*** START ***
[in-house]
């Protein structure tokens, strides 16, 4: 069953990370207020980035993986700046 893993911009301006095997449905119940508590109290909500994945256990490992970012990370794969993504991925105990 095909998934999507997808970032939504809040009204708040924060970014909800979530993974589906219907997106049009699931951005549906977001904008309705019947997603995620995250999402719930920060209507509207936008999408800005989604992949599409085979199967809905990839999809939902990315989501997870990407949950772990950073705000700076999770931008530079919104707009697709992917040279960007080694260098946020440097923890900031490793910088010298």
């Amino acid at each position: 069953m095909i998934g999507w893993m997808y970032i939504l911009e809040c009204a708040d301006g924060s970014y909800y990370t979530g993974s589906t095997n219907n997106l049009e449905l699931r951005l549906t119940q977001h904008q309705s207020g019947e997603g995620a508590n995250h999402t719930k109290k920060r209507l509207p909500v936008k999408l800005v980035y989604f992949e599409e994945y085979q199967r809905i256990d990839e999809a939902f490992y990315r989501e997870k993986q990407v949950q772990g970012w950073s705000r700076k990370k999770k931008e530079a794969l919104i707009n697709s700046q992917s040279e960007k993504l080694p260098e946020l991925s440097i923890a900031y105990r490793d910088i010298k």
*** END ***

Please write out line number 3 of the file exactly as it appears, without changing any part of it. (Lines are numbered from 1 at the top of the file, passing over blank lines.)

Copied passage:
């Amino acid at each position: 069953m095909i998934g999507w893993m997808y970032i939504l911009e809040c009204a708040d301006g924060s970014y909800y990370t979530g993974s589906t095997n219907n997106l049009e449905l699931r951005l549906t119940q977001h904008q309705s207020g019947e997603g995620a508590n995250h999402t719930k109290k920060r209507l509207p909500v936008k999408l800005v980035y989604f992949e599409e994945y085979q199967r809905i256990d990839e999809a939902f490992y990315r989501e997870k993986q990407v949950q772990g970012w950073s705000r700076k990370k999770k931008e530079a794969l919104i707009n697709s700046q992917s040279e960007k993504l080694p260098e946020l991925s440097i923890a900031y105990r490793d910088i010298k």